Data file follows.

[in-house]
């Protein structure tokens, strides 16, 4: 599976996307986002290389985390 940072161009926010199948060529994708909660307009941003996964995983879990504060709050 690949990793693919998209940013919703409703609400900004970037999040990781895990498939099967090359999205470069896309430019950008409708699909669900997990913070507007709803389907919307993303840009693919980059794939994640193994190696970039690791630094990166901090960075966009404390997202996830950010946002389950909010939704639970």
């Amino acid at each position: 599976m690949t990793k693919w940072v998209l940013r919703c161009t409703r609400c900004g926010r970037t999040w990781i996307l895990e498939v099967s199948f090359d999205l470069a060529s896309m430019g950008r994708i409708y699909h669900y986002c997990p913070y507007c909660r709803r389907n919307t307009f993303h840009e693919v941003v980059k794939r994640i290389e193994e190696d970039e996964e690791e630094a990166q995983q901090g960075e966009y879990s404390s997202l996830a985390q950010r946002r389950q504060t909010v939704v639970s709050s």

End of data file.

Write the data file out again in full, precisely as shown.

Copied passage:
[in-house]
């Protein structure tokens, strides 16, 4: 599976996307986002290389985390 940072161009926010199948060529994708909660307009941003996964995983879990504060709050 690949990793693919998209940013919703409703609400900004970037999040990781895990498939099967090359999205470069896309430019950008409708699909669900997990913070507007709803389907919307993303840009693919980059794939994640193994190696970039690791630094990166901090960075966009404390997202996830950010946002389950909010939704639970």
């Amino acid at each position: 599976m690949t990793k693919w940072v998209l940013r919703c161009t409703r609400c900004g926010r970037t999040w990781i996307l895990e498939v099967s199948f090359d999205l470069a060529s896309m430019g950008r994708i409708y699909h669900y986002c997990p913070y507007c909660r709803r389907n919307t307009f993303h840009e693919v941003v980059k794939r994640i290389e193994e190696d970039e996964e690791e630094a990166q995983q901090g960075e966009y879990s404390s997202l996830a985390q950010r946002r389950q504060t909010v939704v639970s709050s």